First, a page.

5 things you should know about RERA as a Home Buyer/Allottee
Real Estate Regulation Act has been implemented in various states across India. This act strives to protect all stakeholder's interest - Alottee (Buyer), Promoter (Developer) and Agent (Consultant). They have taken great measures to protect the interests of the Allottee in particular.
So as a buyer or a potential buyer, what are the 5 things you should know about RERA?
Projects which have not been completed come under the ambit of RERA. RERA has given basic guidelines to State and Union Territory Governments. The appropriate state or union territory government is required to notify the rules to implement the act. For example, TNRERA, the Tamilnadu arm of RERA has notified the rules on June 22nd, 2017. All projects which have received completion certificate or have applied for completion certificate before June 22nd, 2017 will not come under the scope of RERA, as far as projects in Tamilnadu are considered.
A project cannot be advertised or marketed through any form of media i.e SMS campaign, email marketing, newspapers, hoardings, word of mouth by consultants/broker etc unless approved by RERA. The list of approved projects and the project information are available in the RERA website of the respective state.
The delay compensation clause applicable for the Allottee and the promoter are one and the same. Previously, if the Allottee delays the payments to the builder, the rate of interest used to be anywhere between 15% to 18%. Whereas if the project gets delayed, the rate of interest applicable for the builder used to be 3 to 5% or in lot of cases, no compensation at all for the Allottee. Now RERA stipulates that the rate of interest applicable for delay for both Allottee and the promoter would be Highest MCLR (Marginal Cost of Funds Lending Rate) + 2%.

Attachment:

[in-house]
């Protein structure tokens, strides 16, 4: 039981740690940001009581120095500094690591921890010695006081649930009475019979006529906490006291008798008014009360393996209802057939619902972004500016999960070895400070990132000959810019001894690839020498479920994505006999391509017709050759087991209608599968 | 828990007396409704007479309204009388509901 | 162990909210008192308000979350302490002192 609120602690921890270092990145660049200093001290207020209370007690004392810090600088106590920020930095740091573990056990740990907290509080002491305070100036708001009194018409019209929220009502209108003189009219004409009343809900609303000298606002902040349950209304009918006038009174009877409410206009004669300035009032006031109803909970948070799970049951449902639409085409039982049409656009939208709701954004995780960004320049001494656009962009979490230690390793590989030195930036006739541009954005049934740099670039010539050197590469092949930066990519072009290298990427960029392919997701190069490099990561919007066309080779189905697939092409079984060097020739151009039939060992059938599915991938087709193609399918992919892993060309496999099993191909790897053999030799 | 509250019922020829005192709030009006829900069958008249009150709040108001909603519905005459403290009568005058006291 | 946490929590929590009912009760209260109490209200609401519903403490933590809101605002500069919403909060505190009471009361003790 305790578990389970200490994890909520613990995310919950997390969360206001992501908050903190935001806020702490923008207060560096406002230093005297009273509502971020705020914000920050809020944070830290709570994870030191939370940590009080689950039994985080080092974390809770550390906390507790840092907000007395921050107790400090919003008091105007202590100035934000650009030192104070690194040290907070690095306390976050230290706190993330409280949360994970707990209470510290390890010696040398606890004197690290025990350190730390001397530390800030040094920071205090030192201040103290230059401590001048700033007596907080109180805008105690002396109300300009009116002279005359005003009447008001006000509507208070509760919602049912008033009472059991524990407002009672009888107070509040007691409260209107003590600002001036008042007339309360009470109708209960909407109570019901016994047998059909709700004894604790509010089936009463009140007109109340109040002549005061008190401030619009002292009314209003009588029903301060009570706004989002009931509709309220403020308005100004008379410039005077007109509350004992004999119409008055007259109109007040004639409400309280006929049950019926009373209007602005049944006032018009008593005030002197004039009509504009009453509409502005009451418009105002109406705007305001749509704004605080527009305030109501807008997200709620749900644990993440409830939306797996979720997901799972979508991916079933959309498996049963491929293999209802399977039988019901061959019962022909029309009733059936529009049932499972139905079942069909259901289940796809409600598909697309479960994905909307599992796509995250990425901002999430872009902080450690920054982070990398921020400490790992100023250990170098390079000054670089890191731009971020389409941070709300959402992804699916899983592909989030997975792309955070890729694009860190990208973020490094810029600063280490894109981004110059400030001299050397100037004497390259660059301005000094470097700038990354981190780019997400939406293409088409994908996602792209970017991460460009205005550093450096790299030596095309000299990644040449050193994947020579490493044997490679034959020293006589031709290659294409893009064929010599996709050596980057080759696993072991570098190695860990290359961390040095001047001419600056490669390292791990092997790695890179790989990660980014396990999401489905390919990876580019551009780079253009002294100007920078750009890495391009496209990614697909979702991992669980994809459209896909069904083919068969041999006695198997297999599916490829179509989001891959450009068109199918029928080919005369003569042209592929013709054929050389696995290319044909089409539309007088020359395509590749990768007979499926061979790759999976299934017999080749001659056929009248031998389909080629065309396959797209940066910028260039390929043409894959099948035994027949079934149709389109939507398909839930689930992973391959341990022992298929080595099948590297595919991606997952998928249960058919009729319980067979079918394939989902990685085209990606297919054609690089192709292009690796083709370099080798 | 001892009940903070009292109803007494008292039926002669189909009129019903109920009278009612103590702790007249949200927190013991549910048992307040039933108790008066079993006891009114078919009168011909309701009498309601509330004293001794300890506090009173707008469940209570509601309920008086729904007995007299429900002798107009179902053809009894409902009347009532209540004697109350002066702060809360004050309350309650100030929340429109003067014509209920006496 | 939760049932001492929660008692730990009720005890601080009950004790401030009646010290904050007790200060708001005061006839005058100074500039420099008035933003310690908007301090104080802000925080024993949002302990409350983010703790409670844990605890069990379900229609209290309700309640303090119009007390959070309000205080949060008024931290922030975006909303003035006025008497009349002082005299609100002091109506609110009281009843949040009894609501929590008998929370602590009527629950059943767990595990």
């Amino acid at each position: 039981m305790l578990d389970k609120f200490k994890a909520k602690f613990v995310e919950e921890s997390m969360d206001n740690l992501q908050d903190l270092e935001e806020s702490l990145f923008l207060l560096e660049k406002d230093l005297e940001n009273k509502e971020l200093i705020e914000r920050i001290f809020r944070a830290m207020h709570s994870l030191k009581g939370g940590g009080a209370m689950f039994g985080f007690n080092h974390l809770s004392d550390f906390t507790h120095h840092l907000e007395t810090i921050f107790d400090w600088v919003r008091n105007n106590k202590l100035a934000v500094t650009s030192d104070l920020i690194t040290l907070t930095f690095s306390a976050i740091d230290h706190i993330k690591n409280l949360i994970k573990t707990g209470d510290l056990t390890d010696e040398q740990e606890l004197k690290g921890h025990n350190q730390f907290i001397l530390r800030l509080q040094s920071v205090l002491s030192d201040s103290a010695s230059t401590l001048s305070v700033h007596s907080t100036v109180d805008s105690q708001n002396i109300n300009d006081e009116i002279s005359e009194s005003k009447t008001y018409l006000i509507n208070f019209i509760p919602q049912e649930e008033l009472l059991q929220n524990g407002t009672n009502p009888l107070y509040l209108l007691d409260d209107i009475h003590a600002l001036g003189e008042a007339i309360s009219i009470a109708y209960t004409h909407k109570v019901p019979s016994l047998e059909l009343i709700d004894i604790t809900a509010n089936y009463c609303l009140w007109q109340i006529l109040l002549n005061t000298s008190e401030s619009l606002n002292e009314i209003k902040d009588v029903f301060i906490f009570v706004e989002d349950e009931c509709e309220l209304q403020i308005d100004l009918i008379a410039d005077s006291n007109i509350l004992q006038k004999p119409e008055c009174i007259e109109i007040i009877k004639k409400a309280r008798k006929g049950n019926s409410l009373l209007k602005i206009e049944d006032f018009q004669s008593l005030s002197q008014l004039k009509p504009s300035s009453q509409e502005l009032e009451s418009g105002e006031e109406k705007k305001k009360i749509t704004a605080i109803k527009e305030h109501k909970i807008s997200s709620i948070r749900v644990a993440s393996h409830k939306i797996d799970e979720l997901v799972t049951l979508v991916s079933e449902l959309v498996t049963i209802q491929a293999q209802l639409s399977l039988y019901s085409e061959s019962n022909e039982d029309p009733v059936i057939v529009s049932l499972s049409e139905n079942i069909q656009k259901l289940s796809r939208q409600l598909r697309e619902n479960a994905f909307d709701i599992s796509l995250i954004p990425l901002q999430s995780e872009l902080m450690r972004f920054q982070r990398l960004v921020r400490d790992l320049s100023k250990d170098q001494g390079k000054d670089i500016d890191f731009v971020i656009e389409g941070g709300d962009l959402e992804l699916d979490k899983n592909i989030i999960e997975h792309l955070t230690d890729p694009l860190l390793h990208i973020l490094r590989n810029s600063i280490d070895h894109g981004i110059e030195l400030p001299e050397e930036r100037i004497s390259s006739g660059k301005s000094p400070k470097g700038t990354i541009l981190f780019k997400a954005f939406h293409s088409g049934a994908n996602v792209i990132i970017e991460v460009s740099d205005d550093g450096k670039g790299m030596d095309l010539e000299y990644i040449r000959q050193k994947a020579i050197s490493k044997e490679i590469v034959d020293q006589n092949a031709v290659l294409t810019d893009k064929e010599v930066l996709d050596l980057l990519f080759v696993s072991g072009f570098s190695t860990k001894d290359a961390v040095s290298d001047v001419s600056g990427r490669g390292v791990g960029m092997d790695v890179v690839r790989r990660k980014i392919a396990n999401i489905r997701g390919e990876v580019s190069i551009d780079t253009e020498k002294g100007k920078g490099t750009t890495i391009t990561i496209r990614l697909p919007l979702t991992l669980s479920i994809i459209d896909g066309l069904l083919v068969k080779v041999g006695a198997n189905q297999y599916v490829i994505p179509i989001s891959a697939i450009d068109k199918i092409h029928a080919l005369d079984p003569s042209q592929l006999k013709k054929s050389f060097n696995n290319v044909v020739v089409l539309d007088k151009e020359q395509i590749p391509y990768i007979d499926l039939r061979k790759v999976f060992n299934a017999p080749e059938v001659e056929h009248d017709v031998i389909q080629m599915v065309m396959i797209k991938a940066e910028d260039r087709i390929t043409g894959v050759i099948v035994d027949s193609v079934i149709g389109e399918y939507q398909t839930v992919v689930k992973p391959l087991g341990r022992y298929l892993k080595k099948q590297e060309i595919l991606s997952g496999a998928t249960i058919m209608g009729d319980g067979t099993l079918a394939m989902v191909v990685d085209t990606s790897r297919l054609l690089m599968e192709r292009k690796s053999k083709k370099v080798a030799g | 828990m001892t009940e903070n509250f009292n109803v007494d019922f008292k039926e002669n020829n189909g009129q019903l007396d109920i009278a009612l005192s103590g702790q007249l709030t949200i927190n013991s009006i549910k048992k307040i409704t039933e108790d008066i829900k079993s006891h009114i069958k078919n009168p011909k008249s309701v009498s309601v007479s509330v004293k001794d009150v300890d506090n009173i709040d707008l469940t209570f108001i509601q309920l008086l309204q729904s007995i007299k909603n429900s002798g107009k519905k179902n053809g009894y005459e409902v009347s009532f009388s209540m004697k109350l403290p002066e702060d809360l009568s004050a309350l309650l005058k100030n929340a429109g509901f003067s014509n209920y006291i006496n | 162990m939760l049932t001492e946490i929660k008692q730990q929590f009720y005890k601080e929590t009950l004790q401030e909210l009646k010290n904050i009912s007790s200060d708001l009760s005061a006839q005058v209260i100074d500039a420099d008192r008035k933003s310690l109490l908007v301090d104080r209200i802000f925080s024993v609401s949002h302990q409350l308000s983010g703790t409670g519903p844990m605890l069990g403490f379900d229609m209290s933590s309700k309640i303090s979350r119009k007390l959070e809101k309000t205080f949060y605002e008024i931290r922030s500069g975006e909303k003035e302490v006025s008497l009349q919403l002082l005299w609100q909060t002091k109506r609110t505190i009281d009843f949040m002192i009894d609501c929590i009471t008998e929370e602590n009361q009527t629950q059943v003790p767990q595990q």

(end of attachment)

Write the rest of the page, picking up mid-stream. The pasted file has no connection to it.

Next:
Complaints pertaining to projects under the ambit of RERA can be filed with the Regulation Authority or the Adjudicating officer for faster dispute resolution under act 31A. Previously disputes and complaints were filed in consumer forums such as National Consumer Disputes Redressal Commission (NCDRC) and they could take a lot of time for final adjudication, owing to the huge volume of cases pending. Complaints filed with Regulation Authority have to be resolved no later than 60 days from the date of filing. In case the person is not satisfied with the decision made by RERA or its officer, he may file an appeal before the RERA Appellate Tribunal (a quasi judiciary body consisting of a sitting/retired Judge - a judicial member and a technical member) that has to pass a verdict on the appeal no later than 60 days from date of filing with the Appellate Tribunal. From the date of the decision made by Appellate Tribunal, a person can file an appeal to High Court within 60 days.
The project completion date is not determined by the Regulation Authority, rather specified by the promoter / developer during application filing for project approval by RERA. The significance of this point is that the consumer is allowed to make an informed decision based on the promoters' track record since each promoter has to determine/estimate the project completion date and stick to the deadline.
Let us consider the case of two promoters 'A' and 'B' developing projects in a locality.
'A' used to advertise that the project will be completed in 30 months but in reality completed the project in 60 months
'B' used to advertise that the project will be completed in 36 months and indeed completed it in 36 months but to no advantage
With RERA in place, promoter 'A' would not be advertising for project completion date as 30 months if they are unable to execute the project within the declared timeline as it has serious consequences and penalties.
Consequently, consumers would start preferring the project(s) delivered by Promoter 'B' which should have been the case all along. Hence RERA creates a level playing field for all promoters.